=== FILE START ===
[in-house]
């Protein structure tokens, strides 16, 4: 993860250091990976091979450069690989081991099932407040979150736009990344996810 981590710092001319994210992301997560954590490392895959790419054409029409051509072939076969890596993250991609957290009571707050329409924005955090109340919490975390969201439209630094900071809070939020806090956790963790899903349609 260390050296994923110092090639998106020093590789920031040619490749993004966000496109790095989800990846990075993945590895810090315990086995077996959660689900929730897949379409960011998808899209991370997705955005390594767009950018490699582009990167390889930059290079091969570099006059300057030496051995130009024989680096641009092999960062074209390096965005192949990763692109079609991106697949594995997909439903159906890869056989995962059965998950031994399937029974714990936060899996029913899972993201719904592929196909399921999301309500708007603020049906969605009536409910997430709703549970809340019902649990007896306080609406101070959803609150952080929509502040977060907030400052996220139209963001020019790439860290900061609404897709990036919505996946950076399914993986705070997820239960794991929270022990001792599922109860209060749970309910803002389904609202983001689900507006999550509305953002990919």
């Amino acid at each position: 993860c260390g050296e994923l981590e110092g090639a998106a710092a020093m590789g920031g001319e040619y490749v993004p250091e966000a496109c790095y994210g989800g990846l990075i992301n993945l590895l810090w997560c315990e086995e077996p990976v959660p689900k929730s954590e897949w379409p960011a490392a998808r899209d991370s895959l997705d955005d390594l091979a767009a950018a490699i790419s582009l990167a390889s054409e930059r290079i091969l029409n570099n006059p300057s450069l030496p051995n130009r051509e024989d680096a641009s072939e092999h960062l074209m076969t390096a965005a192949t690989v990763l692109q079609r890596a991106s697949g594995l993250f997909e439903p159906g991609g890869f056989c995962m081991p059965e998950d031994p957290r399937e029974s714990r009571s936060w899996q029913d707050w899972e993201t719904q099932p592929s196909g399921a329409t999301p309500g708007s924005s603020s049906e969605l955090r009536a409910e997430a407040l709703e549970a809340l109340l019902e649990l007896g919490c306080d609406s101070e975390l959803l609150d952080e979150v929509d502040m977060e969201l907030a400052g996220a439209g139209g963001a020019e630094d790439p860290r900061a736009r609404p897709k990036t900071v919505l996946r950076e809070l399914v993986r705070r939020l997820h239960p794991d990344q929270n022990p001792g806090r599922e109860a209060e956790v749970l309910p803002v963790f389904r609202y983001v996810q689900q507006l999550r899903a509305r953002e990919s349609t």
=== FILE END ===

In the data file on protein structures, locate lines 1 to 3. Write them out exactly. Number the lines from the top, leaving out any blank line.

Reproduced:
[in-house]
């Protein structure tokens, strides 16, 4: 993860250091990976091979450069690989081991099932407040979150736009990344996810 981590710092001319994210992301997560954590490392895959790419054409029409051509072939076969890596993250991609957290009571707050329409924005955090109340919490975390969201439209630094900071809070939020806090956790963790899903349609 260390050296994923110092090639998106020093590789920031040619490749993004966000496109790095989800990846990075993945590895810090315990086995077996959660689900929730897949379409960011998808899209991370997705955005390594767009950018490699582009990167390889930059290079091969570099006059300057030496051995130009024989680096641009092999960062074209390096965005192949990763692109079609991106697949594995997909439903159906890869056989995962059965998950031994399937029974714990936060899996029913899972993201719904592929196909399921999301309500708007603020049906969605009536409910997430709703549970809340019902649990007896306080609406101070959803609150952080929509502040977060907030400052996220139209963001020019790439860290900061609404897709990036919505996946950076399914993986705070997820239960794991929270022990001792599922109860209060749970309910803002389904609202983001689900507006999550509305953002990919």
């Amino acid at each position: 993860c260390g050296e994923l981590e110092g090639a998106a710092a020093m590789g920031g001319e040619y490749v993004p250091e966000a496109c790095y994210g989800g990846l990075i992301n993945l590895l810090w997560c315990e086995e077996p990976v959660p689900k929730s954590e897949w379409p960011a490392a998808r899209d991370s895959l997705d955005d390594l091979a767009a950018a490699i790419s582009l990167a390889s054409e930059r290079i091969l029409n570099n006059p300057s450069l030496p051995n130009r051509e024989d680096a641009s072939e092999h960062l074209m076969t390096a965005a192949t690989v990763l692109q079609r890596a991106s697949g594995l993250f997909e439903p159906g991609g890869f056989c995962m081991p059965e998950d031994p957290r399937e029974s714990r009571s936060w899996q029913d707050w899972e993201t719904q099932p592929s196909g399921a329409t999301p309500g708007s924005s603020s049906e969605l955090r009536a409910e997430a407040l709703e549970a809340l109340l019902e649990l007896g919490c306080d609406s101070e975390l959803l609150d952080e979150v929509d502040m977060e969201l907030a400052g996220a439209g139209g963001a020019e630094d790439p860290r900061a736009r609404p897709k990036t900071v919505l996946r950076e809070l399914v993986r705070r939020l997820h239960p794991d990344q929270n022990p001792g806090r599922e109860a209060e956790v749970l309910p803002v963790f389904r609202y983001v996810q689900q507006l999550r899903a509305r953002e990919s349609t």